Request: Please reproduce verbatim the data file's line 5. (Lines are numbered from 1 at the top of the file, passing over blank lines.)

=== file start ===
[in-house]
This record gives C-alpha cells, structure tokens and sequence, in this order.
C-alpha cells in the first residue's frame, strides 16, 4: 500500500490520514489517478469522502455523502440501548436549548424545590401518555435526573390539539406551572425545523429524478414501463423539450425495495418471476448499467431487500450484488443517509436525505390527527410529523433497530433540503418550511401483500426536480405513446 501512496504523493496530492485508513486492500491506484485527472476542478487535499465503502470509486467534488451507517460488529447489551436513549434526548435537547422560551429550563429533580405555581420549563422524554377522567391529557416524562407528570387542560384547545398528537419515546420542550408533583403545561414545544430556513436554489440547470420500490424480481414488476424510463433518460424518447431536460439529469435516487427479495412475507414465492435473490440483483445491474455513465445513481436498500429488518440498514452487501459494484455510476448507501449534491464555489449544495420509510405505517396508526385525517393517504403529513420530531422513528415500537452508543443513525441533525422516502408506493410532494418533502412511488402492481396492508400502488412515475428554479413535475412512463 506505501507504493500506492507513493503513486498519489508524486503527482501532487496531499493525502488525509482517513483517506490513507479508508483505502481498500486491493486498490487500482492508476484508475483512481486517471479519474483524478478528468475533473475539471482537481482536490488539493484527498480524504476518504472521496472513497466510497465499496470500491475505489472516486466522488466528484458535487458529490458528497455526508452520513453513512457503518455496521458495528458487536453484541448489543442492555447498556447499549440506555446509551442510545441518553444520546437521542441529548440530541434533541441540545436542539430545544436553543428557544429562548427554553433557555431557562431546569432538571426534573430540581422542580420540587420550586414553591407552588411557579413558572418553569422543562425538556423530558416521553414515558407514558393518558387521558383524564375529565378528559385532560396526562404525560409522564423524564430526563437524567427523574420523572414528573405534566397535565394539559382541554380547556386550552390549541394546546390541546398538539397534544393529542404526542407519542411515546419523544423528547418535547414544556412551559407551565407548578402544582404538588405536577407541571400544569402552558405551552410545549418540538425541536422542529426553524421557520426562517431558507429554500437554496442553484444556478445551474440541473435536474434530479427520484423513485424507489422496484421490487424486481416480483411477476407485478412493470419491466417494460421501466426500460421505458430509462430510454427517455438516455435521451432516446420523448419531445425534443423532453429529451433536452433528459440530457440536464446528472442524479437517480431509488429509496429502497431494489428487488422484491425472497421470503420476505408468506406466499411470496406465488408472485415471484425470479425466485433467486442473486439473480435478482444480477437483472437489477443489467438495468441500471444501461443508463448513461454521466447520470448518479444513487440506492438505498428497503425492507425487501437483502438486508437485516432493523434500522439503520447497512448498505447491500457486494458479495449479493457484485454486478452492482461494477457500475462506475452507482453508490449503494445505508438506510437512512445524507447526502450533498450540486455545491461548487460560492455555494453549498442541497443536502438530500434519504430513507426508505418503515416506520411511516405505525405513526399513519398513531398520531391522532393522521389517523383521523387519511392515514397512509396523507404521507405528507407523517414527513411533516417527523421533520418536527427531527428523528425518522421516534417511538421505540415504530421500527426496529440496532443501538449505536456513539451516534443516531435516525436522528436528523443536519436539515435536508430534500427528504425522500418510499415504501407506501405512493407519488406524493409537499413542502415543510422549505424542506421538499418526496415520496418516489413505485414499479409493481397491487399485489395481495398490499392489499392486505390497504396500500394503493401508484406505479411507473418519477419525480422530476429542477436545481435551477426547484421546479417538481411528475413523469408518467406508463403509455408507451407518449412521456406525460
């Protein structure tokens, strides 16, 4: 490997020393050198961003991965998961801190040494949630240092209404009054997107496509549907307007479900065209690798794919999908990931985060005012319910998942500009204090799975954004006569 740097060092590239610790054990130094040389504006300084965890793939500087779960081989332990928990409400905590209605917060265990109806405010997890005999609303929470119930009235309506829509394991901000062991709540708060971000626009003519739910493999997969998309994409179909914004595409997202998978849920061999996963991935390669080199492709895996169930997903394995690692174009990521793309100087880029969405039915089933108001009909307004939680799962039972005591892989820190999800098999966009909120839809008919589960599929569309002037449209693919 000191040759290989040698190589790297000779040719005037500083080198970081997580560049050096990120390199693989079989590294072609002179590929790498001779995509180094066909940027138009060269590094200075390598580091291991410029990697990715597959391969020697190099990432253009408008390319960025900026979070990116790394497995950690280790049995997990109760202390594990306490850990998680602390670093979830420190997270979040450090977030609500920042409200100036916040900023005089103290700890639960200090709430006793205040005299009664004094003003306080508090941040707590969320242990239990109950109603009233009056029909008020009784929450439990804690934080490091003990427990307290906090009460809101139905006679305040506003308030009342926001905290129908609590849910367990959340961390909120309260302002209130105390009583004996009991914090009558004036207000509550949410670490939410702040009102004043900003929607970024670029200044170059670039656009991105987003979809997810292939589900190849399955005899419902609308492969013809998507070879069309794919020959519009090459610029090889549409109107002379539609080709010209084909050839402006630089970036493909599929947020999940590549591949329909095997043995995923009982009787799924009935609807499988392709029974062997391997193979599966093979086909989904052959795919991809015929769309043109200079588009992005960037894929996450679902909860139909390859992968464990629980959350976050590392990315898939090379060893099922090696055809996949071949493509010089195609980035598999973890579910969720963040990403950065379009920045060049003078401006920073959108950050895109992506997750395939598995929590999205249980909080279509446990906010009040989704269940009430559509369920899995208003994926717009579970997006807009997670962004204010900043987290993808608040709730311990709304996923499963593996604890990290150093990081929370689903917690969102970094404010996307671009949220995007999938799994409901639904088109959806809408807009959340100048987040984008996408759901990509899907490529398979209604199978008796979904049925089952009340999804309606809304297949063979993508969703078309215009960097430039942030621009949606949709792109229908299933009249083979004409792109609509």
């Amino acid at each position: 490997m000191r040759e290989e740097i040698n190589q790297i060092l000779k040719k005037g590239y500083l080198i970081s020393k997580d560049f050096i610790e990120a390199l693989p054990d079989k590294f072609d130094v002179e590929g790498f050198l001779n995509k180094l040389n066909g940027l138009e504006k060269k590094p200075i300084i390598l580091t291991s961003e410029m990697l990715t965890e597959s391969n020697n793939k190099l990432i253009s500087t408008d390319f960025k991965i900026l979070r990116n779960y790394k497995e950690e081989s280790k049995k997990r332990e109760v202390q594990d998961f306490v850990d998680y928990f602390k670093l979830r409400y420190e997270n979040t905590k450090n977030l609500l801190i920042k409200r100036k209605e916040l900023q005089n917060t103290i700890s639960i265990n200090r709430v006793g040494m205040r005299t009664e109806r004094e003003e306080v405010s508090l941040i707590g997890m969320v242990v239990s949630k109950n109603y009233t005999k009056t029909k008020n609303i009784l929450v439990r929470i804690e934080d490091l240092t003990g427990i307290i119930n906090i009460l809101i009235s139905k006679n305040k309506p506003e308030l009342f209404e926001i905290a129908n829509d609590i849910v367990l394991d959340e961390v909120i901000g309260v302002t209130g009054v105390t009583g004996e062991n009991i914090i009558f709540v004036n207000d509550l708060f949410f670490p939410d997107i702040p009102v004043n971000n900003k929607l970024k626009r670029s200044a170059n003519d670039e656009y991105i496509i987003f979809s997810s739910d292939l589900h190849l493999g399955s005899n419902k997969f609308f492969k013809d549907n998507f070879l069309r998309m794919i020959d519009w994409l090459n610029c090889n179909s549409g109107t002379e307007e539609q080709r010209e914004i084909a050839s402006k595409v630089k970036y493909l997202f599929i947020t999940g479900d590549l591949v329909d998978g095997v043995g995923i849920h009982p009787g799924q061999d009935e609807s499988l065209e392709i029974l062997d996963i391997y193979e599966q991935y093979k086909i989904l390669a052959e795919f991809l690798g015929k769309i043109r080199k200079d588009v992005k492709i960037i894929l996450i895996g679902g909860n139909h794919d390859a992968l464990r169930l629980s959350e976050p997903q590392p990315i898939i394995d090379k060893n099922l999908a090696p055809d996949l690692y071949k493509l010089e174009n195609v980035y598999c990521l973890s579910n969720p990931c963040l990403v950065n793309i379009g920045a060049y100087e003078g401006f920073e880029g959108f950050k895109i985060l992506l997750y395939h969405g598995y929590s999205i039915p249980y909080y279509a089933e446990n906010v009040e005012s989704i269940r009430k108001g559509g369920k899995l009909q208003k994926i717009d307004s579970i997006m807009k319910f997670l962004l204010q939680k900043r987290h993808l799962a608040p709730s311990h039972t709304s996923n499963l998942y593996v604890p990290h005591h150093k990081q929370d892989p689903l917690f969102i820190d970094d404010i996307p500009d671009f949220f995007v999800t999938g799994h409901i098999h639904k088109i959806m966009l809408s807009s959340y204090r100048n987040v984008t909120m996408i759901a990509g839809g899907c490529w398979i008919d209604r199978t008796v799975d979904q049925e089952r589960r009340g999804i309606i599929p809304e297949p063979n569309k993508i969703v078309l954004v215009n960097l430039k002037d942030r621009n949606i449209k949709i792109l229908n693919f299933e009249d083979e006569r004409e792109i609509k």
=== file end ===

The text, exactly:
């Amino acid at each position: 490997m000191r040759e290989e740097i040698n190589q790297i060092l000779k040719k005037g590239y500083l080198i970081s020393k997580d560049f050096i610790e990120a390199l693989p054990d079989k590294f072609d130094v002179e590929g790498f050198l001779n995509k180094l040389n066909g940027l138009e504006k060269k590094p200075i300084i390598l580091t291991s961003e410029m990697l990715t965890e597959s391969n020697n793939k190099l990432i253009s500087t408008d390319f960025k991965i900026l979070r990116n779960y790394k497995e950690e081989s280790k049995k997990r332990e109760v202390q594990d998961f306490v850990d998680y928990f602390k670093l979830r409400y420190e997270n979040t905590k450090n977030l609500l801190i920042k409200r100036k209605e916040l900023q005089n917060t103290i700890s639960i265990n200090r709430v006793g040494m205040r005299t009664e109806r004094e003003e306080v405010s508090l941040i707590g997890m969320v242990v239990s949630k109950n109603y009233t005999k009056t029909k008020n609303i009784l929450v439990r929470i804690e934080d490091l240092t003990g427990i307290i119930n906090i009460l809101i009235s139905k006679n305040k309506p506003e308030l009342f209404e926001i905290a129908n829509d609590i849910v367990l394991d959340e961390v909120i901000g309260v302002t209130g009054v105390t009583g004996e062991n009991i914090i009558f709540v004036n207000d509550l708060f949410f670490p939410d997107i702040p009102v004043n971000n900003k929607l970024k626009r670029s200044a170059n003519d670039e656009y991105i496509i987003f979809s997810s739910d292939l589900h190849l493999g399955s005899n419902k997969f609308f492969k013809d549907n998507f070879l069309r998309m794919i020959d519009w994409l090459n610029c090889n179909s549409g109107t002379e307007e539609q080709r010209e914004i084909a050839s402006k595409v630089k970036y493909l997202f599929i947020t999940g479900d590549l591949v329909d998978g095997v043995g995923i849920h009982p009787g799924q061999d009935e609807s499988l065209e392709i029974l062997d996963i391997y193979e599966q991935y093979k086909i989904l390669a052959e795919f991809l690798g015929k769309i043109r080199k200079d588009v992005k492709i960037i894929l996450i895996g679902g909860n139909h794919d390859a992968l464990r169930l629980s959350e976050p997903q590392p990315i898939i394995d090379k060893n099922l999908a090696p055809d996949l690692y071949k493509l010089e174009n195609v980035y598999c990521l973890s579910n969720p990931c963040l990403v950065n793309i379009g920045a060049y100087e003078g401006f920073e880029g959108f950050k895109i985060l992506l997750y395939h969405g598995y929590s999205i039915p249980y909080y279509a089933e446990n906010v009040e005012s989704i269940r009430k108001g559509g369920k899995l009909q208003k994926i717009d307004s579970i997006m807009k319910f997670l962004l204010q939680k900043r987290h993808l799962a608040p709730s311990h039972t709304s996923n499963l998942y593996v604890p990290h005591h150093k990081q929370d892989p689903l917690f969102i820190d970094d404010i996307p500009d671009f949220f995007v999800t999938g799994h409901i098999h639904k088109i959806m966009l809408s807009s959340y204090r100048n987040v984008t909120m996408i759901a990509g839809g899907c490529w398979i008919d209604r199978t008796v799975d979904q049925e089952r589960r009340g999804i309606i599929p809304e297949p063979n569309k993508i969703v078309l954004v215009n960097l430039k002037d942030r621009n949606i449209k949709i792109l229908n693919f299933e009249d083979e006569r004409e792109i609509k």